|Peace, Be Still|
I love these chapters. They have a dynamic, cinematic quality. We watch the man Jesus, a man with authority, walk through this day, dealing with people with kindness, brevity and authority.
18 When Jesus saw the crowd around him, he gave orders to cross to the other side of the lake. 19 Then a teacher of the law came to him and said, “Teacher, I will follow you wherever you go.”
This is an absolutely vital element of discipleship. Obey what you hear God say when you hear him say it. “Later” too often becomes never.
I rapidly read the autobiography of David Pytches a few years ago. He had saved money for university, and then, as a young man in the army was lovingly mentored and discipled by a older couple who lived in an abandoned railway carriage, and poured themselves into the young servicemen. He hears God tell him to give all the money he had saved to the older Christian. He does so, potentially giving up his opportunity to go to university.
Wow, I thought. How scary. What if he had refused? What if he had procrastinated? What if he let himself believe he had imagined it? Then the next time he heard God speak, he could again have told himself that he imagined it, dreamed it, that obeying God in such things was something impulsive hotheads did.
He would have left sad so many times that he would no longer know God’s voice and accent, no longer be able to pick up the still whisper from the noise around him.
23 Then he got into the boat and his disciples followed him. 24 Suddenly a furious storm came up on the lake, so that the waves swept over the boat. But Jesus was sleeping. 25 The disciples went and woke him, saying, “Lord, save us! We’re going to drown!”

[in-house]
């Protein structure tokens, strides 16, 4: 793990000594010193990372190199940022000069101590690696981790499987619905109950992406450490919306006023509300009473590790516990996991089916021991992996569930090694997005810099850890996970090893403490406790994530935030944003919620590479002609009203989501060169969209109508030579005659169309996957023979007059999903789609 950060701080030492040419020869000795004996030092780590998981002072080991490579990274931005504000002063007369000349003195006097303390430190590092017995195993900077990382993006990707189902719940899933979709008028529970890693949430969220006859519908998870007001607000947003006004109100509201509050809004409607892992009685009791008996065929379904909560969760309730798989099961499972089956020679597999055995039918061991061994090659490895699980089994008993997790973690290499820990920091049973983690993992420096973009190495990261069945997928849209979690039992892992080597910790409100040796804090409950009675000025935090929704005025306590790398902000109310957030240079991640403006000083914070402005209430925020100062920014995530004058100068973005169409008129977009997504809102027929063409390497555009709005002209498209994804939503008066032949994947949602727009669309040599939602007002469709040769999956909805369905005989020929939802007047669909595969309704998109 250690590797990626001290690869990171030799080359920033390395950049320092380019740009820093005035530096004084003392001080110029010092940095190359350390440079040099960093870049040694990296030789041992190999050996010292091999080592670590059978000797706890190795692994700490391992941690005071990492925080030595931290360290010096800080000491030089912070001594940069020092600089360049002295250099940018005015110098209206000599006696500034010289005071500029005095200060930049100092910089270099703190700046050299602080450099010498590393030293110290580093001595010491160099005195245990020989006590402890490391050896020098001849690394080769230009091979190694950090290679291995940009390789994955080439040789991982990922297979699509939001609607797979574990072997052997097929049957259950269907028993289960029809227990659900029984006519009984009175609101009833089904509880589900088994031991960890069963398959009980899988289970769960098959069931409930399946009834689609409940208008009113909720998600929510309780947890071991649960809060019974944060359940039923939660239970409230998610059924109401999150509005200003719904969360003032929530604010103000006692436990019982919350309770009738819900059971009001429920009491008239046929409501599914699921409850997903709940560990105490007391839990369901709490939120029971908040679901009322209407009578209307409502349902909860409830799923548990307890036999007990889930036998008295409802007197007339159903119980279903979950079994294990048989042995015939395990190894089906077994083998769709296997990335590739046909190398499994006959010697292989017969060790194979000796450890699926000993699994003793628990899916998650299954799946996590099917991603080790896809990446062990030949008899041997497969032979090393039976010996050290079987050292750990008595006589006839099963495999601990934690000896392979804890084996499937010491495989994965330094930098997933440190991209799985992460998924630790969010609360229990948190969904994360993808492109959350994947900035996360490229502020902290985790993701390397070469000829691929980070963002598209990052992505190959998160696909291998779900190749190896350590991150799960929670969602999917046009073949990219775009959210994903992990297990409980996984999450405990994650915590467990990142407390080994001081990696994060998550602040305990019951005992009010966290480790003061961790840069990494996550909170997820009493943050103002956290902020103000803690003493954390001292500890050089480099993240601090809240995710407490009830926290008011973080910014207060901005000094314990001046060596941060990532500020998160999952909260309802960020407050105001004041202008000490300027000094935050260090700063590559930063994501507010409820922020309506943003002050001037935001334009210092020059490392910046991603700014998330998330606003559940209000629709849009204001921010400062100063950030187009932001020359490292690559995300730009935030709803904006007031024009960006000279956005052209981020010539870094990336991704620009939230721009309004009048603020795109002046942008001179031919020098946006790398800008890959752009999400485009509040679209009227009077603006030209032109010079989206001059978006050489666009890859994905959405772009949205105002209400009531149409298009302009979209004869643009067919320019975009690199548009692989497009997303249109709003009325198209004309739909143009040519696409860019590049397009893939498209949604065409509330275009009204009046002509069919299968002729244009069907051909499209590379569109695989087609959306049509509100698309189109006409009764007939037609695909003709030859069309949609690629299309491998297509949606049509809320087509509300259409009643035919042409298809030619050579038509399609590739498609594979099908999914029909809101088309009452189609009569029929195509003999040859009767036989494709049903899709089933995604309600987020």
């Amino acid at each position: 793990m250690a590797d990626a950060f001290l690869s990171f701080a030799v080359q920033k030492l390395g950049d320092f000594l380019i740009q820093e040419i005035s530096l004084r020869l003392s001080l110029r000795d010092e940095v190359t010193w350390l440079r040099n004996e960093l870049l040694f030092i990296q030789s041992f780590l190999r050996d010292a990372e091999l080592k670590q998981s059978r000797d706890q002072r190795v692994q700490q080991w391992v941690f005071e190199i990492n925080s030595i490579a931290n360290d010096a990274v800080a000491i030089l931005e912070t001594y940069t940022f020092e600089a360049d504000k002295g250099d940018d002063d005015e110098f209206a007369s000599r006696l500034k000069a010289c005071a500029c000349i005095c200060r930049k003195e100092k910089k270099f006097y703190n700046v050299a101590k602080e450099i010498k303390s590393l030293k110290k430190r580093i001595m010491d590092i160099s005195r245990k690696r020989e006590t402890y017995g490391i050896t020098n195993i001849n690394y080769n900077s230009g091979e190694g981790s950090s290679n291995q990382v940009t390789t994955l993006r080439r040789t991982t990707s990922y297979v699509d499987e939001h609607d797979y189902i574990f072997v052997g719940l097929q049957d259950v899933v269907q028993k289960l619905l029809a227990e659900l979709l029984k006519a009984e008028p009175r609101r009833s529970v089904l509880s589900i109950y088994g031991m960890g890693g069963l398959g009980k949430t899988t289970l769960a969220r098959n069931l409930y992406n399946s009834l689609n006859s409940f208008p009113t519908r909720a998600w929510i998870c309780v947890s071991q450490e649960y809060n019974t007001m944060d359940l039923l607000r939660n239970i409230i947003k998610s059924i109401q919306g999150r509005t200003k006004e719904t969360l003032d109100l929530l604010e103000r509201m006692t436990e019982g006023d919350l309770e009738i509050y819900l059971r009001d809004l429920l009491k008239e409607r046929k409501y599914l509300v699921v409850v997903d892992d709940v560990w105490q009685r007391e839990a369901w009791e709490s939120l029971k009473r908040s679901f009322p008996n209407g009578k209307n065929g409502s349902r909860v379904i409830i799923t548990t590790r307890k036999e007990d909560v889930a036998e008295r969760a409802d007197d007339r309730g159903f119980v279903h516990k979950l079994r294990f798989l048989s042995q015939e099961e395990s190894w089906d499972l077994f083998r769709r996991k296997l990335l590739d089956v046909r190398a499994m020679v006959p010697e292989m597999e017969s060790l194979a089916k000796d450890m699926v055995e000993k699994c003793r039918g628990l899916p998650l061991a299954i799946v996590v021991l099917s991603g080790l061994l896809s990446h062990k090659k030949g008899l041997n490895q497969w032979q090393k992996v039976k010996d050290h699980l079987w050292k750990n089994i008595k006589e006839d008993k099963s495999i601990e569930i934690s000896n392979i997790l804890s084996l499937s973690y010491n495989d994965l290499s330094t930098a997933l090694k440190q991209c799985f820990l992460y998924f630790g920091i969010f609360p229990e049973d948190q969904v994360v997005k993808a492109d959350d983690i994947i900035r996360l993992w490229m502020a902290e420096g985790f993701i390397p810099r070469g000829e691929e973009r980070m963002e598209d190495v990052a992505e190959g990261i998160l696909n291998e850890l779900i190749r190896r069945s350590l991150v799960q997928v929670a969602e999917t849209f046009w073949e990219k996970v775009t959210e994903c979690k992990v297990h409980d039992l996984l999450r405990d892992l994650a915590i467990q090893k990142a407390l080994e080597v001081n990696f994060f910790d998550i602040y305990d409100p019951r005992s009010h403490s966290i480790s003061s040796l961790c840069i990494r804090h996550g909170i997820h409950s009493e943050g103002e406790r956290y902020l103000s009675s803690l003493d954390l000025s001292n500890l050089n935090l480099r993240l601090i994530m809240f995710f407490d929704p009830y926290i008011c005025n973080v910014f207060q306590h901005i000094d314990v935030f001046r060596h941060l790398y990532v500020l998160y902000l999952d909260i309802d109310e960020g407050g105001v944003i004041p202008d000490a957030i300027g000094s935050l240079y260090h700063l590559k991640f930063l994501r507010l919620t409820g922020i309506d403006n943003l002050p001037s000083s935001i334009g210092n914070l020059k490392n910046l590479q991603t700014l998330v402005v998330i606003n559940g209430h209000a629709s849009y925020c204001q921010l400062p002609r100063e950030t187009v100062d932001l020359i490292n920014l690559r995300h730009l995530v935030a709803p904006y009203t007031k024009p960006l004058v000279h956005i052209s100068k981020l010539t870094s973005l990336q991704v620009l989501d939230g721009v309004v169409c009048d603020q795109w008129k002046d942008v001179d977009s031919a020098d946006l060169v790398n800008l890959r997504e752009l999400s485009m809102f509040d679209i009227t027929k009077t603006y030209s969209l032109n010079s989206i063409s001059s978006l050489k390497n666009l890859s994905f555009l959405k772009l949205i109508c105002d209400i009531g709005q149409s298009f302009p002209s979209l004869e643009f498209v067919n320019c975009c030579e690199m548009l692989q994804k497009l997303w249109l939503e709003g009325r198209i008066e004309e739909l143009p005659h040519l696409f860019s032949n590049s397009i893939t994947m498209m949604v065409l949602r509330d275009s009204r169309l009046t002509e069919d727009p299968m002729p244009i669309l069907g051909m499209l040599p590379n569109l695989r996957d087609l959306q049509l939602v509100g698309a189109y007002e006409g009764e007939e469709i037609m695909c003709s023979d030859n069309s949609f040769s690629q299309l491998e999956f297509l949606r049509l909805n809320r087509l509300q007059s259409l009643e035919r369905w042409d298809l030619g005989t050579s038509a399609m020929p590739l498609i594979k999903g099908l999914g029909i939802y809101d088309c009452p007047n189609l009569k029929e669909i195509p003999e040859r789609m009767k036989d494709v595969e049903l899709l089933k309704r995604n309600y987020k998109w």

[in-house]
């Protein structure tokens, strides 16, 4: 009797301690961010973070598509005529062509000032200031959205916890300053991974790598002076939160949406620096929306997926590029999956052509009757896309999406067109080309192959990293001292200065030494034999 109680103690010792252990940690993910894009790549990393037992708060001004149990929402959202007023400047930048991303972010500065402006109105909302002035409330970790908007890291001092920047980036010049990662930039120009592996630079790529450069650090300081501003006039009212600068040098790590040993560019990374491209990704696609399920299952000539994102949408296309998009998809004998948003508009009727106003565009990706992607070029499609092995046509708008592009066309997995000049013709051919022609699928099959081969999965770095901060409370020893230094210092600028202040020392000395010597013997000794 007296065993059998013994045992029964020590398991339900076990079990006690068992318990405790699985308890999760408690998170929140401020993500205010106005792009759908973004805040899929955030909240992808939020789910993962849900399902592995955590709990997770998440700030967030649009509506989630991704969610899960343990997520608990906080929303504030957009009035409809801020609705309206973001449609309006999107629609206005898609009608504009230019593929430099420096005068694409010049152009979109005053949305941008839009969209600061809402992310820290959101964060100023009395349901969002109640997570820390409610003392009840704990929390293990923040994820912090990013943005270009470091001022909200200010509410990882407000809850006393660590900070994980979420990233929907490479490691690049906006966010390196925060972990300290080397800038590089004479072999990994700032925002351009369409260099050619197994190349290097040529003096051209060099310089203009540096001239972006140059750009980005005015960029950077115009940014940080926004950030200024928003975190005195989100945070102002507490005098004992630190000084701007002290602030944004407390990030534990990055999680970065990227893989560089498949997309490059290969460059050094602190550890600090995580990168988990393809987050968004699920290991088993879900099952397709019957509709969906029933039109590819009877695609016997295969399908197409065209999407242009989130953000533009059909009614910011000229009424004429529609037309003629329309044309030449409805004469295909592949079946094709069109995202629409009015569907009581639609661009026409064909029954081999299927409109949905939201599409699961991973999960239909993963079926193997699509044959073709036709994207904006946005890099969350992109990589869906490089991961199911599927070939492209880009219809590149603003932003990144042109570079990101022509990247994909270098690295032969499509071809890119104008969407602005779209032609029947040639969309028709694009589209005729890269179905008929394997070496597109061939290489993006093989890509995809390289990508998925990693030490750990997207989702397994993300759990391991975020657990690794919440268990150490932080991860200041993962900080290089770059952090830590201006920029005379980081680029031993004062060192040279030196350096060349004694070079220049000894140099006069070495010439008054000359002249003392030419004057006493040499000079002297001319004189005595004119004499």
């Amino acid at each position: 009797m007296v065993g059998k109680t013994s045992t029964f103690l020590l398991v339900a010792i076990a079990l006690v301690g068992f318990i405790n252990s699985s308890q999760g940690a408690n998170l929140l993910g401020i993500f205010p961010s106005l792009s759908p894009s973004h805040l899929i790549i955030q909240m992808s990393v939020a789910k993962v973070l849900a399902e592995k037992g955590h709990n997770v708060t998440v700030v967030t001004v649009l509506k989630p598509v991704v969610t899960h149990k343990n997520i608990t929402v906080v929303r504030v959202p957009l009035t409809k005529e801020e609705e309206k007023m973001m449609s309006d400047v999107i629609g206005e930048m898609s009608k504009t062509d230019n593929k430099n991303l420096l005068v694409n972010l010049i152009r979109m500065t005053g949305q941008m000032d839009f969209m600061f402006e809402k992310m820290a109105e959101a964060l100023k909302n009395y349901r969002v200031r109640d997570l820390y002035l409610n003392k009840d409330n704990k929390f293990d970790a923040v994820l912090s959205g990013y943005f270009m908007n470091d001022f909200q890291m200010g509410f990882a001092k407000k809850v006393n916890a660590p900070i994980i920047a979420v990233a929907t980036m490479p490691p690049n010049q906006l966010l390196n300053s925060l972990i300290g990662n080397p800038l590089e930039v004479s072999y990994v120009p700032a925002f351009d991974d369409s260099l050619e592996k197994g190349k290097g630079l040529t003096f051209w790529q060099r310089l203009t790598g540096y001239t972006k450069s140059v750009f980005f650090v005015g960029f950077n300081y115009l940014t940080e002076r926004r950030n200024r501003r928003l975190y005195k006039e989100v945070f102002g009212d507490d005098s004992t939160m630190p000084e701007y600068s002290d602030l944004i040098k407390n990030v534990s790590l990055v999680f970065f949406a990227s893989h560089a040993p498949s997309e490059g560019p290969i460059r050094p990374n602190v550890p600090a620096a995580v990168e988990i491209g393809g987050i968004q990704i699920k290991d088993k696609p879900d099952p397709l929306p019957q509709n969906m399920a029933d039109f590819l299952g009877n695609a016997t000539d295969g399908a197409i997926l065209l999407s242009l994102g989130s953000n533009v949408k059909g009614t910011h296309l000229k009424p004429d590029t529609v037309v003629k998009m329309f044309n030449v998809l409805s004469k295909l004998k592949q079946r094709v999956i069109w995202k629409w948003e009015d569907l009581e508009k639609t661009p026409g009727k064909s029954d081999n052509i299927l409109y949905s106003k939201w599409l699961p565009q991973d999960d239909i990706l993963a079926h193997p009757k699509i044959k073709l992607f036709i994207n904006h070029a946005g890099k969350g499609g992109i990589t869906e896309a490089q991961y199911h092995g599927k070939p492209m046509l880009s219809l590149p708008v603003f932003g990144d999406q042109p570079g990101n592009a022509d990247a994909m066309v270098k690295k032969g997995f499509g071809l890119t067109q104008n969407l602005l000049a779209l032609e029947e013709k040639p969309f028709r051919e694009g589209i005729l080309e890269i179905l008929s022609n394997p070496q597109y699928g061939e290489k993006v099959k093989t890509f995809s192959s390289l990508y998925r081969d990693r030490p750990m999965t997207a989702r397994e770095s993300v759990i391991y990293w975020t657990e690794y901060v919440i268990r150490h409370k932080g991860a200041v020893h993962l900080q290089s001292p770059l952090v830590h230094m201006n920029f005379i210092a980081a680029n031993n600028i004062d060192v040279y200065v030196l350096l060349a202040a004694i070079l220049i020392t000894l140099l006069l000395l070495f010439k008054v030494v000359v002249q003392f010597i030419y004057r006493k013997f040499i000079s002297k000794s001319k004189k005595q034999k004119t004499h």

So a furious storm arises, waves sweep over the boat. Experienced professional fisherman believe that they are going to drown.
Where is the Lord? Asleep.
What does he say? “Oh you of little faith. Oligopistos. Why are you afraid?”
(ESV, Oligopistos, does not mean no faith, which is apistos, but ineffective, defective or deficient faith.)
And when we go through turbulence, and there is a furious storm around us, and the waves sweep over our boat, and it appears as if we are going to drown, he says to us, “You, of little faith. Why are you so afraid?”
And at his word, it is completely calm.
In future, Lord, in the time of furious storms, help us to remember that you are in our boat, and that when you chose to rebuke the winds and waves, it will be completely calm.
Jesus controls the wind and the waves. And the thing which most troubles us now. What is that for you?
28 When he arrived at the other side in the region of the Gadarenes, two demon-possessed men coming from the tombs met him. They were so violent that no one could pass that way. 29 “What do you want with us, Son of God?” they shouted. “Have you come here to torture us before the appointed time?”
Wow! This is an astonishing passage. The way I’ve read it to my children is that it shows what Dallas Willard calls, “the power of the request.” The request of the demons not to be tormented. Jesus granted that request. How much more….
Interestingly, the Gadarenes, pleaded with Jesus to leave. They put their economic well-being, and the status quo above their desire for a divine encounter.